Basslink enters voluntary administration amid legal dispute


The Basslink group, a subsidiary of the Singapore-headquartered Keppel Infrastructure Trust, was last year ordered to pay more than $70 million to Hydro Tasmania and the state government over a months-long failure of the interconnector which contributed to an energy crisis in the island state.

In October, the Tasmanian government announced it was taking legal action to recover the money after ending an standstill agreement to defer payments to allow Basslink to refinance its debt and meet its commitments.

Basslink on Friday announced companies in the Basslink group had entered voluntary administration. The companies have appointed Ernst and Young as voluntary administrators and their lenders have appointed KPMG as receivers.

Basslink chief executive officer Malcolm Eccles said the “difficult” decision was made because of the ongoing dispute with state-government-owned Hydro Tasmania and an unsuccessful sale process with APA Group.

“Basslink has operated in a highly challenging environment for some time,” Eccles said in a statement.

“Regrettably, against the backdrop of many issues and having exhausted options, Basslink needed to take proactive action to put Basslink in the best possible position to navigate forward through these challenges.”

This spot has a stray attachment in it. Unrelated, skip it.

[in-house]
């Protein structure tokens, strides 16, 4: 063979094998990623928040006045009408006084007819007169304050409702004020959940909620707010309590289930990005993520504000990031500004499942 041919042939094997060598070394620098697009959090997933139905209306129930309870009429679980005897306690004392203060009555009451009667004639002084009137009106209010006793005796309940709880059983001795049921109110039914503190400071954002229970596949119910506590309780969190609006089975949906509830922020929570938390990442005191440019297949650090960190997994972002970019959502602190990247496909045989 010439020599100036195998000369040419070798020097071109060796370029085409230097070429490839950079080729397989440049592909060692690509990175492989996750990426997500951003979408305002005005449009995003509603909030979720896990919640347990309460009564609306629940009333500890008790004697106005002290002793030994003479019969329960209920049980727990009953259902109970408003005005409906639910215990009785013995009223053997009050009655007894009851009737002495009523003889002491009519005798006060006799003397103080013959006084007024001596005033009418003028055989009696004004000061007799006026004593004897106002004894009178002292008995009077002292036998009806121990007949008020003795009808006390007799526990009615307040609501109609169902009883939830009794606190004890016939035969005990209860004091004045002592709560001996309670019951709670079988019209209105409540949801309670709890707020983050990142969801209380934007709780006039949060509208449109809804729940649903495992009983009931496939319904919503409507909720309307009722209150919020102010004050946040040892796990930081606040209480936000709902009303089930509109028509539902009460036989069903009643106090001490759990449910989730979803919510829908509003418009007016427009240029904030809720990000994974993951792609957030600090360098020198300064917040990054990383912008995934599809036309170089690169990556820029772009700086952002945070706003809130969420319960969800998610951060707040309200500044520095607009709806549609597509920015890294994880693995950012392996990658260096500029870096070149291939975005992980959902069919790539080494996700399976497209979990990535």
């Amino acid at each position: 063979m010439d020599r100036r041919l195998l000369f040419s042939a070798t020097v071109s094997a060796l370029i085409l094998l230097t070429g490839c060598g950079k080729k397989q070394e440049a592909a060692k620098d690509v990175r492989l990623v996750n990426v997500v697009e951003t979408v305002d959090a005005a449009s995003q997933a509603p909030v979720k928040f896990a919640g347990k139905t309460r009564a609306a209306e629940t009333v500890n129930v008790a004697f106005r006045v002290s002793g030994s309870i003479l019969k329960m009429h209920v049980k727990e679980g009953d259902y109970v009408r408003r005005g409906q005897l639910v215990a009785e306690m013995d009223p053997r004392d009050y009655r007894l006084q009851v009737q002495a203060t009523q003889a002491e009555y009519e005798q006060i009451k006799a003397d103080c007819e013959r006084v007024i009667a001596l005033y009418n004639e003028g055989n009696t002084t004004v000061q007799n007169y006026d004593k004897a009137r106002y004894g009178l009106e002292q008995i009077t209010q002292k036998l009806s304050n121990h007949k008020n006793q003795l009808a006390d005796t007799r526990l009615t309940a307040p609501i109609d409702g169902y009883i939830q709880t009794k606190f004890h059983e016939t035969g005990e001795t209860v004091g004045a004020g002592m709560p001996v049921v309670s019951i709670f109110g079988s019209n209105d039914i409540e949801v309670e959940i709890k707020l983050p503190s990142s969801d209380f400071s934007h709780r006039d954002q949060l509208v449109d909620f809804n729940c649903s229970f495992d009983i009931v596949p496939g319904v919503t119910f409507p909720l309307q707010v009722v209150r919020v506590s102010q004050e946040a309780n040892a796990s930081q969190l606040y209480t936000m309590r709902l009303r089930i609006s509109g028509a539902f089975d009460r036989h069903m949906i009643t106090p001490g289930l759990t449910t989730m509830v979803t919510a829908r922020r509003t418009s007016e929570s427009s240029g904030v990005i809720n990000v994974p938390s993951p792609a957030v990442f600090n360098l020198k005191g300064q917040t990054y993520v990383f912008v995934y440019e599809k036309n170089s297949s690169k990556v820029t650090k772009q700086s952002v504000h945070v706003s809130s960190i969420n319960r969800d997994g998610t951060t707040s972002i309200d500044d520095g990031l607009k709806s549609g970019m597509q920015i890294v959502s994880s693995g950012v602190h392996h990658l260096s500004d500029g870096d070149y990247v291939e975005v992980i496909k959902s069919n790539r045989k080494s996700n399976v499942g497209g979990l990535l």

Eccles said the decision to appoint administrators was made with the long-term interests of Basslink, its creditors and employees in mind.

“Given the issues as a result of the cessation of discussions with APA and the ongoing disputes with Hydro Tasmania, it felt that administration was the best way to effect change while protecting all stakeholders,” he said.

Eccles said the Basslink interconnector continues to operate efficiently and reliably, connecting Tasmania to the National Electricity Market (NEM).

“We continue to serve the communities of Tasmania and Victoria, providing a reliable and sustainable source of energy,” he said.

Tasmanian Energy Minister Guy Barnett said the Basslink contracts contain provisions which enable the interconnector to continue to operate through the process, connecting Tasmania to the NEM.

“Our state’s energy security remains on a very firm footing and in fact it has never been more secure,” he said.

Barnett said the security is underpinned by the state’s hydro storage level which, as of this week, sits at 52.6%, the highest level since 2014.

He also pointed to the commissioning late last year of the Cattle Hill and Granville Harbour wind farms which enabled Tasmania to become the first jurisdiction in Australia to be 100% self-sufficient in renewable electricity.

Barnett said the state government and Hydro Tasmania will now engage with Basslink’s financiers and administrators.

Ernst and Young representative Adam Nikitins said the administrators will now undertake a preliminary review and assessment of the Basslink’s operations.

“Over the coming weeks we will be seeking to assess the best options for the business with a view to restructuring it for a more sustainable future,” he said.

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